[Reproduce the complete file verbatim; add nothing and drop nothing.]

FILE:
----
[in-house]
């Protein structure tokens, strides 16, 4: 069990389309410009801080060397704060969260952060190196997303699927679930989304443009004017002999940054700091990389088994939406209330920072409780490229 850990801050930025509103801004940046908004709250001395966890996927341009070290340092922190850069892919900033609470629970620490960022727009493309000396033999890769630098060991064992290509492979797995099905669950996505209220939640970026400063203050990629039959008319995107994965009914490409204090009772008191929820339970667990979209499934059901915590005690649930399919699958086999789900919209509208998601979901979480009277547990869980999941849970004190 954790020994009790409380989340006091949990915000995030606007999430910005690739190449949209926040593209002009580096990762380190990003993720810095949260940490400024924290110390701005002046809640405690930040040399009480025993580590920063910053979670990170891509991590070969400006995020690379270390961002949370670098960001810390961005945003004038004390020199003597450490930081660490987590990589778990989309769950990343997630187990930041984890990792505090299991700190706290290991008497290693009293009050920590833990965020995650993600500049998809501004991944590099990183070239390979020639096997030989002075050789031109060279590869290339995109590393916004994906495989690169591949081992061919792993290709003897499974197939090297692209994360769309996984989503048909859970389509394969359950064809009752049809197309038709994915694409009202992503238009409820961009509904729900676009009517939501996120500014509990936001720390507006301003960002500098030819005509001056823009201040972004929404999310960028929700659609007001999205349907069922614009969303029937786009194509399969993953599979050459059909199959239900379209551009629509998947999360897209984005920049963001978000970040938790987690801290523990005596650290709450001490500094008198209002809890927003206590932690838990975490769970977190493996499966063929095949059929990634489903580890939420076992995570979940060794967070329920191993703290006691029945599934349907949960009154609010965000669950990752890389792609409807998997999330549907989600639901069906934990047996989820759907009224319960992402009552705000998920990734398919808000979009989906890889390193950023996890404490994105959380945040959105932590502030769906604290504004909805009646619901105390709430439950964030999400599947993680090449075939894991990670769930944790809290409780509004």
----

[in-house]
């Protein structure tokens, strides 16, 4: 069990389309410009801080060397704060969260952060190196997303699927679930989304443009004017002999940054700091990389088994939406209330920072409780490229 850990801050930025509103801004940046908004709250001395966890996927341009070290340092922190850069892919900033609470629970620490960022727009493309000396033999890769630098060991064992290509492979797995099905669950996505209220939640970026400063203050990629039959008319995107994965009914490409204090009772008191929820339970667990979209499934059901915590005690649930399919699958086999789900919209509208998601979901979480009277547990869980999941849970004190 954790020994009790409380989340006091949990915000995030606007999430910005690739190449949209926040593209002009580096990762380190990003993720810095949260940490400024924290110390701005002046809640405690930040040399009480025993580590920063910053979670990170891509991590070969400006995020690379270390961002949370670098960001810390961005945003004038004390020199003597450490930081660490987590990589778990989309769950990343997630187990930041984890990792505090299991700190706290290991008497290693009293009050920590833990965020995650993600500049998809501004991944590099990183070239390979020639096997030989002075050789031109060279590869290339995109590393916004994906495989690169591949081992061919792993290709003897499974197939090297692209994360769309996984989503048909859970389509394969359950064809009752049809197309038709994915694409009202992503238009409820961009509904729900676009009517939501996120500014509990936001720390507006301003960002500098030819005509001056823009201040972004929404999310960028929700659609007001999205349907069922614009969303029937786009194509399969993953599979050459059909199959239900379209551009629509998947999360897209984005920049963001978000970040938790987690801290523990005596650290709450001490500094008198209002809890927003206590932690838990975490769970977190493996499966063929095949059929990634489903580890939420076992995570979940060794967070329920191993703290006691029945599934349907949960009154609010965000669950990752890389792609409807998997999330549907989600639901069906934990047996989820759907009224319960992402009552705000998920990734398919808000979009989906890889390193950023996890404490994105959380945040959105932590502030769906604290504004909805009646619901105390709430439950964030999400599947993680090449075939894991990670769930944790809290409780509004």